Renowned writer Martina Forman makes her mark with her first play
“I feel like the guy who only sings well in the shower. Yes, my books are popular, but no one can read them here,” says Martina Forman with a laugh. She is best known locally as the attractive wife of Oscar-winning director Milos Forman, or the peripatetic mom of teenaged twins Andy and Jim. But in her native Czech Republic, Forman has true celebrity status: four of the five books she’s written have been on the bestseller lists; she’s written two highly acclaimed TV movies; she often appears on major talk-show circuits there, and her face occasionally graces giant billboards along the city streets.
“It’s a great feeling to be promoted along Prague’s highways, but my solitude here keeps me realistic,” she says from her 1748 Warren home, where she does all of her writing at a desktop in a sunny yellow room overlooking the family’s 64-acre estate.
But Forman’s “shower singing” could now possibly be heard in America as well, as she just wrote her first feature film script—in English. The Rule Breakers is a riveting portrayal of the early life of supermodel Paulina Porizkova, capturing the inhumanity of the
Communist regime in the former Czechoslovakia, as well as the very complicated and passionate relationship of Paulina’s parents.
Forman met Porizkova a few years ago at a party in Manhattan, and the two became instant friends: they’re the same age (48); both are Czech-born and speak the same languages; they were both models, and are now writers; both have two beloved sons; and both are married to famous men—Porizkova, to Ric Ocasek of the rock band The Cars. “Every time we’d have lunch or get together, Porizkova would tell me more about her life,” Forman says. “I became obsessed. I could not understand why nobody has ever told this story yet. Then one day I was driving home from New York to Warren, and it was right by my mailbox that a light bulb turned on in my head: the story was waiting for me to write it.”
Porizkova, the most successful supermodel of the late 1980s and 1990s, best known for her Sports Illustrated and Estee Lauder careers, had the same epiphany about Forman. “People keep expecting me to write my life story, but I’ve been living it for 48 years; leave me alone,” she says during a recent interview at her country home, a seven-bedroom Colonial revival in Millbrook, N.Y. “Martina is the one to do it. She’s a brilliant writer, and she truly gets the whole picture. And when I read the script I couldn’t believe how right on it was.”
The Rule Breakers starts with the 1968 Russian invasion of Czechoslovakia, and how Paulina’s parents rushed emigration to Austria and later Sweden. They left the toddler behind with her grandmother, while plotting increasingly intricate plans to retrieve her. “It’s an erotic political thriller, showing the Communist regime in a nutshell,” Forman says. “Paulina’s mother and father were very young; they barely knew themselves, let alone each other. They had a complicated relationship with a lot of sexual energy and a lot of dysfunction.”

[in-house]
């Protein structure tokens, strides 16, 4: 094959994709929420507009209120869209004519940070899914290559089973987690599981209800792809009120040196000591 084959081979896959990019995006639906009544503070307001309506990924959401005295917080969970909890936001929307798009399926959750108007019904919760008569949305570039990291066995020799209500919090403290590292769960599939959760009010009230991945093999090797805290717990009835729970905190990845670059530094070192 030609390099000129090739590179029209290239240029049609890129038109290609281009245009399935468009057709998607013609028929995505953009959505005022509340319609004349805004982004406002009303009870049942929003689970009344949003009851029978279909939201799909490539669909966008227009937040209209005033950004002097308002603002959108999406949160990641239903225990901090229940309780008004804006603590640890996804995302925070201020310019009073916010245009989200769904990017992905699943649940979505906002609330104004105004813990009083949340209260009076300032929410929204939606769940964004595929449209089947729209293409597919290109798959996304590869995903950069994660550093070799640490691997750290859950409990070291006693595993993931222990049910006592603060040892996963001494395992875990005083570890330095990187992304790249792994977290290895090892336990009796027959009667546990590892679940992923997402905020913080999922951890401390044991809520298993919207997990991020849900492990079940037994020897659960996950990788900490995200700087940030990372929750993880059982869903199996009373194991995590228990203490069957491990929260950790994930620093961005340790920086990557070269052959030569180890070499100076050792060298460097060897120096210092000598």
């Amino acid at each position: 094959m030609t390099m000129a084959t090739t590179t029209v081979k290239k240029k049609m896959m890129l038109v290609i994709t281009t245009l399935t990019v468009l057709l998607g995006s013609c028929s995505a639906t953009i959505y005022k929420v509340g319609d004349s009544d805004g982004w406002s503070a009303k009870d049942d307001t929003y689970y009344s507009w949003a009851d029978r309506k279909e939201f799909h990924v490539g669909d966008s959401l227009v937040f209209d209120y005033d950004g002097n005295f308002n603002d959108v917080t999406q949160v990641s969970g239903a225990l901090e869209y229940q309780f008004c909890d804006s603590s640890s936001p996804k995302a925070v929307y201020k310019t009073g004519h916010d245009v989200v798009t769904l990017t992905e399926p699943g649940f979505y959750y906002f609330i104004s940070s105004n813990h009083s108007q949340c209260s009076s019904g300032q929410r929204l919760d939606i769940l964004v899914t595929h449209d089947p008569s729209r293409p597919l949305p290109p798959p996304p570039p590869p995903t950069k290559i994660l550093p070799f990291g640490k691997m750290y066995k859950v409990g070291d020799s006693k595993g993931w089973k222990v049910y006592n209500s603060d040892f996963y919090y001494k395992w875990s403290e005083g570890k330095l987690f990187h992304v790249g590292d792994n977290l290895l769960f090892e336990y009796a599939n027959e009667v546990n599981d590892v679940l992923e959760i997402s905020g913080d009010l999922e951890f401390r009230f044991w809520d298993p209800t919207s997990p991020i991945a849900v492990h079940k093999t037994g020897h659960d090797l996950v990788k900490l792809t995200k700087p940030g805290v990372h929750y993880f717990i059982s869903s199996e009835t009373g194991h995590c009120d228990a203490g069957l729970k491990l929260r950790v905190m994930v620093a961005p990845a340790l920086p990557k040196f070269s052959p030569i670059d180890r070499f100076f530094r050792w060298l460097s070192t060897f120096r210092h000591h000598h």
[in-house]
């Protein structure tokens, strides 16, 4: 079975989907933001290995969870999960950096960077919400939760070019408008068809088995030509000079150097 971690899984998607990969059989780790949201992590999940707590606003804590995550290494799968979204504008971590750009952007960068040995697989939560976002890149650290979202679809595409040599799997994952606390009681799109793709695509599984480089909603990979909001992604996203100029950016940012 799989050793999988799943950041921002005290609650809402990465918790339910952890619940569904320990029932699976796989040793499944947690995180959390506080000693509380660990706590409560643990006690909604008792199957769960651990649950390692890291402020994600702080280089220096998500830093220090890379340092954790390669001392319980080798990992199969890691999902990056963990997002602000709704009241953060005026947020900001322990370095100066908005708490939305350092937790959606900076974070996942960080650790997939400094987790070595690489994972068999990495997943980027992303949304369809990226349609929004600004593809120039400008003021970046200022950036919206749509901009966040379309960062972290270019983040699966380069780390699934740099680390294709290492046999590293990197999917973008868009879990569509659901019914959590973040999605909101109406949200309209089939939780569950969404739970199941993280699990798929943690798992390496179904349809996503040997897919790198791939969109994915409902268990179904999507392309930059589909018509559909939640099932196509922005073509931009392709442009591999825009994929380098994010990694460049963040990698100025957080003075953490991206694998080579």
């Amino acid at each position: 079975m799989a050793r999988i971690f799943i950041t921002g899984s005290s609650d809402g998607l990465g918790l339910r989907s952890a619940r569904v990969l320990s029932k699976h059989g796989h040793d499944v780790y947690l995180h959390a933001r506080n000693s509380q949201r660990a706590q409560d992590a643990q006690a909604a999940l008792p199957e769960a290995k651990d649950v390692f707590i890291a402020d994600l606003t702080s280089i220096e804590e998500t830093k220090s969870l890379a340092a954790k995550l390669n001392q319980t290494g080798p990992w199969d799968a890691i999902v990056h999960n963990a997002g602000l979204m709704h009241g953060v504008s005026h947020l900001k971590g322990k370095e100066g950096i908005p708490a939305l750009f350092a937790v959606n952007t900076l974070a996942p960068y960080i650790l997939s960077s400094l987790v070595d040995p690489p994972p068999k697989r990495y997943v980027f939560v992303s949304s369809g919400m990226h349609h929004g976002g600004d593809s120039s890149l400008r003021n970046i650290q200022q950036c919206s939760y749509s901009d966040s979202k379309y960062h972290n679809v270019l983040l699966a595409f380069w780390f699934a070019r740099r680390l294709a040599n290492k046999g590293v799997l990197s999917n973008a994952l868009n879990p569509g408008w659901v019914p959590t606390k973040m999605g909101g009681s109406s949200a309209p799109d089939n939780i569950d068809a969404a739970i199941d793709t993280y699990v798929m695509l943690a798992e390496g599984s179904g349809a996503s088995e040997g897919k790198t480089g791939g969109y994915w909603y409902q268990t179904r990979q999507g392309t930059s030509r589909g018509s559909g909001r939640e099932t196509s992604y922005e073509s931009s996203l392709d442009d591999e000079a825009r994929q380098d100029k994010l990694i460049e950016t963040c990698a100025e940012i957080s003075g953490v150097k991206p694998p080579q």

Still, Paulina’s parents worked fervently to get their daughter back. They waged a highly publicized hunger strike, and Paulina’s mother, Anna, even snuck back into Czechoslovakia hoping to smuggle her daughter out. She was caught and thrown in jail while six months pregnant. After years of dramatic political and diplomatic wrangling, Anna was freed to leave the country with Paulina and her brother Jachym, who were then nine and two.
But the parents’ marriage didn’t survive the separation. Porizkova was also brutally bullied after arriving in Sweden, by kids who called her a Communist or made fun of her for being gangly and tall. “I was the outcast, the reject,” Porizkova recalls. “I had my head dunked in the toilet. It was insane.”
Everything changed one day in 1980 when 14-year-old Paulina was discovered by Elite, Paris’ top modeling agency.
Forman was overcome by Porizkova’s history, and went to the Czech Republic to research Secret Police archives, which opened to the public after democracy was restored in 1989, and spent hours interviewing Paulina’s mother, who lives in Westchester. “Paulina’s brother lives even closer to me, in New Milford. I was amazed at the coincidence,” Forman says.
Now the screenplay will be circulated to producers. “The biggest problem will be the casting,” says Forman. “Actors usually are better looking than the real people. In this case it will be hard to find some as good looking as the real ones.”
Porizkova, a popular blogger, has written a well-reviewed novel, A Model Summer, and is working on a memoir that deals with her sometimes debilitating bouts with anxiety. “Martina was so scared to ask me if she could do the script,,” Porizkova says. “I’ve read all of her books in Czech, which are hilarious and poignant. I could not have asked for anyone better to tell my story.”